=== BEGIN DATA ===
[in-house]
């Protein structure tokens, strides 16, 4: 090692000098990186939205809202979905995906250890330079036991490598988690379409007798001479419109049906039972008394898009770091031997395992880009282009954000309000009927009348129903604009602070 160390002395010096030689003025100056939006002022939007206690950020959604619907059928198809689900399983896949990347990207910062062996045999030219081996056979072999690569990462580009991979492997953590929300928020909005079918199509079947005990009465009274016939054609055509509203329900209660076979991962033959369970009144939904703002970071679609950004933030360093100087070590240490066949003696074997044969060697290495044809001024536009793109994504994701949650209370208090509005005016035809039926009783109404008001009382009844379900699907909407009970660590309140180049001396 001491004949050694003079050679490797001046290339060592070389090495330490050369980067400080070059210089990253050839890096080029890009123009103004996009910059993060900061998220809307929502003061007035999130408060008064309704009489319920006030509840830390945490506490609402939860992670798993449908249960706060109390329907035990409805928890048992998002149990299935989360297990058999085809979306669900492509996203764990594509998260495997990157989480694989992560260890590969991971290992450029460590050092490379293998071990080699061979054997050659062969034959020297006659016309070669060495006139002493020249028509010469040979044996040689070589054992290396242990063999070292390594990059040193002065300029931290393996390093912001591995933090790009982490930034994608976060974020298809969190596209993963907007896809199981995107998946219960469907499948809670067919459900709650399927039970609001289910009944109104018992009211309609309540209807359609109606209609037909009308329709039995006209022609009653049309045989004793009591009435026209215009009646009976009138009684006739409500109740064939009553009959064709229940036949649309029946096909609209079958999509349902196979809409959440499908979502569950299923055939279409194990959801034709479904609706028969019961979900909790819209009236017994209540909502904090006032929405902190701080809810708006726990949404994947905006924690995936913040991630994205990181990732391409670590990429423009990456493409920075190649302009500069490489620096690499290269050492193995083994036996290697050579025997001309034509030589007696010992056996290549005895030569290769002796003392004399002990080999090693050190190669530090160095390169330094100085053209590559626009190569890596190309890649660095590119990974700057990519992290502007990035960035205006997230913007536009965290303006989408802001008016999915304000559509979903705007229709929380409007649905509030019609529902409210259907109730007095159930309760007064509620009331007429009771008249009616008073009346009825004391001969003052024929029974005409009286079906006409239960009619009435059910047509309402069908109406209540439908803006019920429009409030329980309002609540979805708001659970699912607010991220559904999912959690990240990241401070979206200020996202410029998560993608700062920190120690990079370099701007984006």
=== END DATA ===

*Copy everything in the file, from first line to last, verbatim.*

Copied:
[in-house]
């Protein structure tokens, strides 16, 4: 090692000098990186939205809202979905995906250890330079036991490598988690379409007798001479419109049906039972008394898009770091031997395992880009282009954000309000009927009348129903604009602070 160390002395010096030689003025100056939006002022939007206690950020959604619907059928198809689900399983896949990347990207910062062996045999030219081996056979072999690569990462580009991979492997953590929300928020909005079918199509079947005990009465009274016939054609055509509203329900209660076979991962033959369970009144939904703002970071679609950004933030360093100087070590240490066949003696074997044969060697290495044809001024536009793109994504994701949650209370208090509005005016035809039926009783109404008001009382009844379900699907909407009970660590309140180049001396 001491004949050694003079050679490797001046290339060592070389090495330490050369980067400080070059210089990253050839890096080029890009123009103004996009910059993060900061998220809307929502003061007035999130408060008064309704009489319920006030509840830390945490506490609402939860992670798993449908249960706060109390329907035990409805928890048992998002149990299935989360297990058999085809979306669900492509996203764990594509998260495997990157989480694989992560260890590969991971290992450029460590050092490379293998071990080699061979054997050659062969034959020297006659016309070669060495006139002493020249028509010469040979044996040689070589054992290396242990063999070292390594990059040193002065300029931290393996390093912001591995933090790009982490930034994608976060974020298809969190596209993963907007896809199981995107998946219960469907499948809670067919459900709650399927039970609001289910009944109104018992009211309609309540209807359609109606209609037909009308329709039995006209022609009653049309045989004793009591009435026209215009009646009976009138009684006739409500109740064939009553009959064709229940036949649309029946096909609209079958999509349902196979809409959440499908979502569950299923055939279409194990959801034709479904609706028969019961979900909790819209009236017994209540909502904090006032929405902190701080809810708006726990949404994947905006924690995936913040991630994205990181990732391409670590990429423009990456493409920075190649302009500069490489620096690499290269050492193995083994036996290697050579025997001309034509030589007696010992056996290549005895030569290769002796003392004399002990080999090693050190190669530090160095390169330094100085053209590559626009190569890596190309890649660095590119990974700057990519992290502007990035960035205006997230913007536009965290303006989408802001008016999915304000559509979903705007229709929380409007649905509030019609529902409210259907109730007095159930309760007064509620009331007429009771008249009616008073009346009825004391001969003052024929029974005409009286079906006409239960009619009435059910047509309402069908109406209540439908803006019920429009409030329980309002609540979805708001659970699912607010991220559904999912959690990240990241401070979206200020996202410029998560993608700062920190120690990079370099701007984006």